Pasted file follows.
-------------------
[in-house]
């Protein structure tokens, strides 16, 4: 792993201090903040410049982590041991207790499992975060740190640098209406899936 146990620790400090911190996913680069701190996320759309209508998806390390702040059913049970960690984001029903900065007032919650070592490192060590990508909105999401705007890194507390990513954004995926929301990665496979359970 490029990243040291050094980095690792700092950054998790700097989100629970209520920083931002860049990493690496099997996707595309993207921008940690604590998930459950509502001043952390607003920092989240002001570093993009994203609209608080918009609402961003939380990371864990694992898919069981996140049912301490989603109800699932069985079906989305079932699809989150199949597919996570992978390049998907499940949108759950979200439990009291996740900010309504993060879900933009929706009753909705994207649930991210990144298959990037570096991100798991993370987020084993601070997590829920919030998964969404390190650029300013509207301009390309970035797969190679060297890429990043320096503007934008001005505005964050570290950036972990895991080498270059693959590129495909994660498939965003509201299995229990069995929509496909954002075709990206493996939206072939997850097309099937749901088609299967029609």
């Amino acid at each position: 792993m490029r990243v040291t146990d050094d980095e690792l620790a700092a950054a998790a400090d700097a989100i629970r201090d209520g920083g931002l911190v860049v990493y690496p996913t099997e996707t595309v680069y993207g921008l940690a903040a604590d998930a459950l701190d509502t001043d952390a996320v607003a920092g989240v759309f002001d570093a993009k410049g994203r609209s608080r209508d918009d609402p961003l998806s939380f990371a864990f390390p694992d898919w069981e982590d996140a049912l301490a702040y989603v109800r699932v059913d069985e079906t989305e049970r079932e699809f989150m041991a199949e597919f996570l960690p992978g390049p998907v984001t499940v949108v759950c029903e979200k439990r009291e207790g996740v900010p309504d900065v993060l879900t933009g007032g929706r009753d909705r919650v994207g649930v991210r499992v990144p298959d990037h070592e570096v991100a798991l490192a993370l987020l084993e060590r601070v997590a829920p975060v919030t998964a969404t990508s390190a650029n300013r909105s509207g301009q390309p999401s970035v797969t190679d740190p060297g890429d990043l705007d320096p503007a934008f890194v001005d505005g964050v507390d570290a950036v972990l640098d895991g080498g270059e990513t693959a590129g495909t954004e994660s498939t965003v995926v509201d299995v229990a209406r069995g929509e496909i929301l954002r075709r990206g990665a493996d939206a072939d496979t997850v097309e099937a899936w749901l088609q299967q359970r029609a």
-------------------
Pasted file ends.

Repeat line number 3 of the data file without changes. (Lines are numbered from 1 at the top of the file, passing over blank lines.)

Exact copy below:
């Amino acid at each position: 792993m490029r990243v040291t146990d050094d980095e690792l620790a700092a950054a998790a400090d700097a989100i629970r201090d209520g920083g931002l911190v860049v990493y690496p996913t099997e996707t595309v680069y993207g921008l940690a903040a604590d998930a459950l701190d509502t001043d952390a996320v607003a920092g989240v759309f002001d570093a993009k410049g994203r609209s608080r209508d918009d609402p961003l998806s939380f990371a864990f390390p694992d898919w069981e982590d996140a049912l301490a702040y989603v109800r699932v059913d069985e079906t989305e049970r079932e699809f989150m041991a199949e597919f996570l960690p992978g390049p998907v984001t499940v949108v759950c029903e979200k439990r009291e207790g996740v900010p309504d900065v993060l879900t933009g007032g929706r009753d909705r919650v994207g649930v991210r499992v990144p298959d990037h070592e570096v991100a798991l490192a993370l987020l084993e060590r601070v997590a829920p975060v919030t998964a969404t990508s390190a650029n300013r909105s509207g301009q390309p999401s970035v797969t190679d740190p060297g890429d990043l705007d320096p503007a934008f890194v001005d505005g964050v507390d570290a950036v972990l640098d895991g080498g270059e990513t693959a590129g495909t954004e994660s498939t965003v995926v509201d299995v229990a209406r069995g929509e496909i929301l954002r075709r990206g990665a493996d939206a072939d496979t997850v097309e099937a899936w749901l088609q299967q359970r029609a």